New way to target treatment-resistant cancers identified
A new mechanism by which cancer cells become resistant to chemotherapy has been found which could lead to a new target for drugs.
Chemotherapy kills cancer cells by inducing ‘cell death’, one form of which (ferroptosis – iron-dependent cell death) is caused by the degradation of lipids that make up the cell membrane.
Now, scientists have discovered a new mechanism by which cancer cells become resistant to ferroptosis. Many aggressive and drug-resistant cancers are vulnerable to ferroptosis but they can also use particular mechanisms to block it.
The new study identified a new target for drugs that suppress the novel mechanism, allowing ferroptosis cell death to take hold in susceptible cancer cells.
“Discovering a completely new way cells gain resistance will allow us to design drugs that target this mechanism,” said Professor Ed Tate at Imperial.
Discovering a completely new way cells gain resistance will allow us to design drugs that target this mechanism”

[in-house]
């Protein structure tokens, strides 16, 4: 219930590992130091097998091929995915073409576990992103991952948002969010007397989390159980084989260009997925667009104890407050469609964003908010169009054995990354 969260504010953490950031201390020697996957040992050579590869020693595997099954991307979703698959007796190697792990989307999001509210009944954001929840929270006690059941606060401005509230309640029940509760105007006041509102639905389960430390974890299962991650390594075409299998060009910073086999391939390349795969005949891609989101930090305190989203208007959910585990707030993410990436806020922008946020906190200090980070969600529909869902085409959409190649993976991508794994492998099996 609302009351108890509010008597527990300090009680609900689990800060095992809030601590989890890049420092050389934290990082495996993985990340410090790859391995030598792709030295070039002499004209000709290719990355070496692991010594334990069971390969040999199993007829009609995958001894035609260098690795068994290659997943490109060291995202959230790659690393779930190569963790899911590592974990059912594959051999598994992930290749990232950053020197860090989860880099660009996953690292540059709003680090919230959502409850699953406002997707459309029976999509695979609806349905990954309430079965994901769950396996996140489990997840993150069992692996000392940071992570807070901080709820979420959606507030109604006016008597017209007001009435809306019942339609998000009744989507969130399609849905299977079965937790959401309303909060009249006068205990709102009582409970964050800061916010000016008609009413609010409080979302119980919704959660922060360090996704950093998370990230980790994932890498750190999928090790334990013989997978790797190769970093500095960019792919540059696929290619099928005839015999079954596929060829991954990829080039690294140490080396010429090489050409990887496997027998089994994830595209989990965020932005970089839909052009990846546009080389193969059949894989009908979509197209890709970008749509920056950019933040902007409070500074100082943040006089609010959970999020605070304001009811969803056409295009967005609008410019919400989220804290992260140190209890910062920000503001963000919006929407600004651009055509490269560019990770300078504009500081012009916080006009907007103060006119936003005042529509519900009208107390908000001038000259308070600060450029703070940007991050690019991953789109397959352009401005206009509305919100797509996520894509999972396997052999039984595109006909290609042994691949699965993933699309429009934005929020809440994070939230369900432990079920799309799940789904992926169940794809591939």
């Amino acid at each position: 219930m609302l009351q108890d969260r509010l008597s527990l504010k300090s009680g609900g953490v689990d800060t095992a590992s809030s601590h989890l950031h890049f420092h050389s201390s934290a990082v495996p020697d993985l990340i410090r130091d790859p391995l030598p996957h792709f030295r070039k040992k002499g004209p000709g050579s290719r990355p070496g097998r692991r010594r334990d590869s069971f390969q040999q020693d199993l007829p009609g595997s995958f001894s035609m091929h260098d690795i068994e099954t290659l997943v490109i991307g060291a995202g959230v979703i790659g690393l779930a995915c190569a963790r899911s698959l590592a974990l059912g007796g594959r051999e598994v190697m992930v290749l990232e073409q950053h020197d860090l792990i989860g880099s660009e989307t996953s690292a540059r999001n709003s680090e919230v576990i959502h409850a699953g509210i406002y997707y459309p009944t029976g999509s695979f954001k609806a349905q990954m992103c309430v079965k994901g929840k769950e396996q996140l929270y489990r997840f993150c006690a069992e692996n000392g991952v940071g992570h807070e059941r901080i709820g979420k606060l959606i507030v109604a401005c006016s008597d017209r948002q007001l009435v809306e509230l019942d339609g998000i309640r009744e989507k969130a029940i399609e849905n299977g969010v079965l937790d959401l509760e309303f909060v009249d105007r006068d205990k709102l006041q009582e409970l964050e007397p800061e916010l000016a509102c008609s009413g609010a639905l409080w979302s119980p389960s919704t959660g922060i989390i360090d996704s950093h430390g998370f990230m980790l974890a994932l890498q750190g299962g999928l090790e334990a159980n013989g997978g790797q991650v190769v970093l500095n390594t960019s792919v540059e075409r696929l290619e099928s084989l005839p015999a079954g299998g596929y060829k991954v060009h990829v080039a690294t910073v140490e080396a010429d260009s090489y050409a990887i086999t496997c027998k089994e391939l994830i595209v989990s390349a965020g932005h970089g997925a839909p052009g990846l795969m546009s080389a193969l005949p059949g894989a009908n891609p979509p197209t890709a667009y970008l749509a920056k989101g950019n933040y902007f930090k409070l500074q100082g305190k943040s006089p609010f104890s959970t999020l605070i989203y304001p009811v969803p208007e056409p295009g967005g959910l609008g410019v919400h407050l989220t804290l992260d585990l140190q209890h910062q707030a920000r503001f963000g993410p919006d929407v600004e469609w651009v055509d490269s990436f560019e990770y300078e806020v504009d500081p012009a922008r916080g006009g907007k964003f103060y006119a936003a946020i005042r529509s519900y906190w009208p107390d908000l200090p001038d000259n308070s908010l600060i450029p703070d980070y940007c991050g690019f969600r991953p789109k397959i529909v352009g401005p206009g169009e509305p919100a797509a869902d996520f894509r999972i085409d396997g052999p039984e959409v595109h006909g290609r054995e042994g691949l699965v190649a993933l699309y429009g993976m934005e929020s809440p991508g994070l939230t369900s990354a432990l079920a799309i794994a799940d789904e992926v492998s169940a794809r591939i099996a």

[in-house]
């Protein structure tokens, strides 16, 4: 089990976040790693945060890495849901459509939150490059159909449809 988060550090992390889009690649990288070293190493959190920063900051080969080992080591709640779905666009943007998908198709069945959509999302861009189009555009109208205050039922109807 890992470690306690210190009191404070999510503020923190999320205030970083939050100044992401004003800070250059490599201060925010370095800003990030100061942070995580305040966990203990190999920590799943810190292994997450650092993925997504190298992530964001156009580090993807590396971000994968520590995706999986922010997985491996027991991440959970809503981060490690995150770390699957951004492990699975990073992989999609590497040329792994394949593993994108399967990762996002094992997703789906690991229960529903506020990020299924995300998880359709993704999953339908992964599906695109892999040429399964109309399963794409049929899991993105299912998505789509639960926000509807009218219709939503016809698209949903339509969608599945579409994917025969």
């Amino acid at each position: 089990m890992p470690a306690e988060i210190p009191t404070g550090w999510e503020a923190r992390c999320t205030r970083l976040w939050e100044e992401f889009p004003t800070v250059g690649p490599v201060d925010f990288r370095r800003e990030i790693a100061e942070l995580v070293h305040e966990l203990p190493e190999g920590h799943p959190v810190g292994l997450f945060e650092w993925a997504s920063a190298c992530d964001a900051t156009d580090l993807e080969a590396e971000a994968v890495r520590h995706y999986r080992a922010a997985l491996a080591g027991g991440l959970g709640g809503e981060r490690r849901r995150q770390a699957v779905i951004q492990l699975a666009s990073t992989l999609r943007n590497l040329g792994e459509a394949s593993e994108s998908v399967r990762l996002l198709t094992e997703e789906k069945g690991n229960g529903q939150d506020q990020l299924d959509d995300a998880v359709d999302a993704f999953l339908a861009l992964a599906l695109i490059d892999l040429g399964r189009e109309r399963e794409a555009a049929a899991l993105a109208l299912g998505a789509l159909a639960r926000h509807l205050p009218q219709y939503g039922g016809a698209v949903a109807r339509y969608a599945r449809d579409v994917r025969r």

Ferroptosis relies on oxidation on lipids in the cell membrane – the stripping of electrons from these lipids, causing them to degrade. It was already known that one molecule, called glutathione peroxidase 4 (GPX4), reverses this process, acting as an antioxidant. However, the researchers discovered a different molecule called FSP1 that also acts as a lipid antioxidant, rescuing cancer cells from ferroptosis cell death even when they are starved of GPX4.
The team also found several potential ways to target it with drugs and therefore reduce resistance.
To work, FSP1 needs the help of an enzyme called N-myristoyltransferase, or NMT. Previously, the team at Imperial developed drug leads for suppressing the activity of NMT in order to block infection by the common cold virus.
“As therapy-resistant tumours gain resistance to ferroptosis, treatments that promote ferroptosis based on inhibition of FSP1, GPX4, NMT or a combination of all three, have great potential for translation into future clinical applications,” added Andrea Goya Grocin from Imperial.
The study was published in Nature.